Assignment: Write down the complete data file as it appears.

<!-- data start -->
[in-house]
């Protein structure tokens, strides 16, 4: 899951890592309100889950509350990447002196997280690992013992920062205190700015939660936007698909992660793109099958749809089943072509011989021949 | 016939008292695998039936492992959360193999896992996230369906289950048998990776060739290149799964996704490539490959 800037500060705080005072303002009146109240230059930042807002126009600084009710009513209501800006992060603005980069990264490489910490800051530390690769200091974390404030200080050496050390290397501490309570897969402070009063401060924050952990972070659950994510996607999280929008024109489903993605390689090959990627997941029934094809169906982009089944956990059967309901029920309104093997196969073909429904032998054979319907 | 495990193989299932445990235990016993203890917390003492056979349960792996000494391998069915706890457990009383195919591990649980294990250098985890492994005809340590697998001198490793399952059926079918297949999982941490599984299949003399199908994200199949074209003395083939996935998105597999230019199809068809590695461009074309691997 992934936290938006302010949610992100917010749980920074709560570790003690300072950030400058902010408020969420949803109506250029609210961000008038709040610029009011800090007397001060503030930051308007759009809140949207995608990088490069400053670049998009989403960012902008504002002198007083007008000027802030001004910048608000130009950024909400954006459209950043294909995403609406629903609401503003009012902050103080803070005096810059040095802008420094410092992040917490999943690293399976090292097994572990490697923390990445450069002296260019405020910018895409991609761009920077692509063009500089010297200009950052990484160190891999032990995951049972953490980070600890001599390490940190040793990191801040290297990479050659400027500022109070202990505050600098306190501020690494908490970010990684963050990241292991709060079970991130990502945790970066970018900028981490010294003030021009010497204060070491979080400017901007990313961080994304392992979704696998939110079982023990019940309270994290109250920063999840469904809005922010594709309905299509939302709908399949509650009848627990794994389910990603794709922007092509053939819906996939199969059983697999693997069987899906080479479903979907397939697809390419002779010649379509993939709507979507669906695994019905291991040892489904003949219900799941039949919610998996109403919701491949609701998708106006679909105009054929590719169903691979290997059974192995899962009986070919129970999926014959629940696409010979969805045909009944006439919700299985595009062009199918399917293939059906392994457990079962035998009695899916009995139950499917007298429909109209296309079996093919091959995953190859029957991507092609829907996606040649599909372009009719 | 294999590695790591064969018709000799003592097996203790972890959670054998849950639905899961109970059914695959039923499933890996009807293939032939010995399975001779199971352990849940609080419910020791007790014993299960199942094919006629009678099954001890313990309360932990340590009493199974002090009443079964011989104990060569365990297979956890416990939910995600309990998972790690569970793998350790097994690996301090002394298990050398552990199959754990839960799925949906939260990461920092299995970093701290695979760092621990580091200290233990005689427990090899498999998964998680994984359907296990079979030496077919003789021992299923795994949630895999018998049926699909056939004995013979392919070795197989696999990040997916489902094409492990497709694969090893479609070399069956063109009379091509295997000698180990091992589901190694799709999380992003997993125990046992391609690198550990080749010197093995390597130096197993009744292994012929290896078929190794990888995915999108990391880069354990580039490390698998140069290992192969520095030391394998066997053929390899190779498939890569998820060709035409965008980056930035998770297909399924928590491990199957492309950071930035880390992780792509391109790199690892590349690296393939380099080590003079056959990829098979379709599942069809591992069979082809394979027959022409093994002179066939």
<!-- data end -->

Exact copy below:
[in-house]
């Protein structure tokens, strides 16, 4: 899951890592309100889950509350990447002196997280690992013992920062205190700015939660936007698909992660793109099958749809089943072509011989021949 | 016939008292695998039936492992959360193999896992996230369906289950048998990776060739290149799964996704490539490959 800037500060705080005072303002009146109240230059930042807002126009600084009710009513209501800006992060603005980069990264490489910490800051530390690769200091974390404030200080050496050390290397501490309570897969402070009063401060924050952990972070659950994510996607999280929008024109489903993605390689090959990627997941029934094809169906982009089944956990059967309901029920309104093997196969073909429904032998054979319907 | 495990193989299932445990235990016993203890917390003492056979349960792996000494391998069915706890457990009383195919591990649980294990250098985890492994005809340590697998001198490793399952059926079918297949999982941490599984299949003399199908994200199949074209003395083939996935998105597999230019199809068809590695461009074309691997 992934936290938006302010949610992100917010749980920074709560570790003690300072950030400058902010408020969420949803109506250029609210961000008038709040610029009011800090007397001060503030930051308007759009809140949207995608990088490069400053670049998009989403960012902008504002002198007083007008000027802030001004910048608000130009950024909400954006459209950043294909995403609406629903609401503003009012902050103080803070005096810059040095802008420094410092992040917490999943690293399976090292097994572990490697923390990445450069002296260019405020910018895409991609761009920077692509063009500089010297200009950052990484160190891999032990995951049972953490980070600890001599390490940190040793990191801040290297990479050659400027500022109070202990505050600098306190501020690494908490970010990684963050990241292991709060079970991130990502945790970066970018900028981490010294003030021009010497204060070491979080400017901007990313961080994304392992979704696998939110079982023990019940309270994290109250920063999840469904809005922010594709309905299509939302709908399949509650009848627990794994389910990603794709922007092509053939819906996939199969059983697999693997069987899906080479479903979907397939697809390419002779010649379509993939709507979507669906695994019905291991040892489904003949219900799941039949919610998996109403919701491949609701998708106006679909105009054929590719169903691979290997059974192995899962009986070919129970999926014959629940696409010979969805045909009944006439919700299985595009062009199918399917293939059906392994457990079962035998009695899916009995139950499917007298429909109209296309079996093919091959995953190859029957991507092609829907996606040649599909372009009719 | 294999590695790591064969018709000799003592097996203790972890959670054998849950639905899961109970059914695959039923499933890996009807293939032939010995399975001779199971352990849940609080419910020791007790014993299960199942094919006629009678099954001890313990309360932990340590009493199974002090009443079964011989104990060569365990297979956890416990939910995600309990998972790690569970793998350790097994690996301090002394298990050398552990199959754990839960799925949906939260990461920092299995970093701290695979760092621990580091200290233990005689427990090899498999998964998680994984359907296990079979030496077919003789021992299923795994949630895999018998049926699909056939004995013979392919070795197989696999990040997916489902094409492990497709694969090893479609070399069956063109009379091509295997000698180990091992589901190694799709999380992003997993125990046992391609690198550990080749010197093995390597130096197993009744292994012929290896078929190794990888995915999108990391880069354990580039490390698998140069290992192969520095030391394998066997053929390899190779498939890569998820060709035409965008980056930035998770297909399924928590491990199957492309950071930035880390992780792509391109790199690892590349690296393939380099080590003079056959990829098979379709599942069809591992069979082809394979027959022409093994002179066939």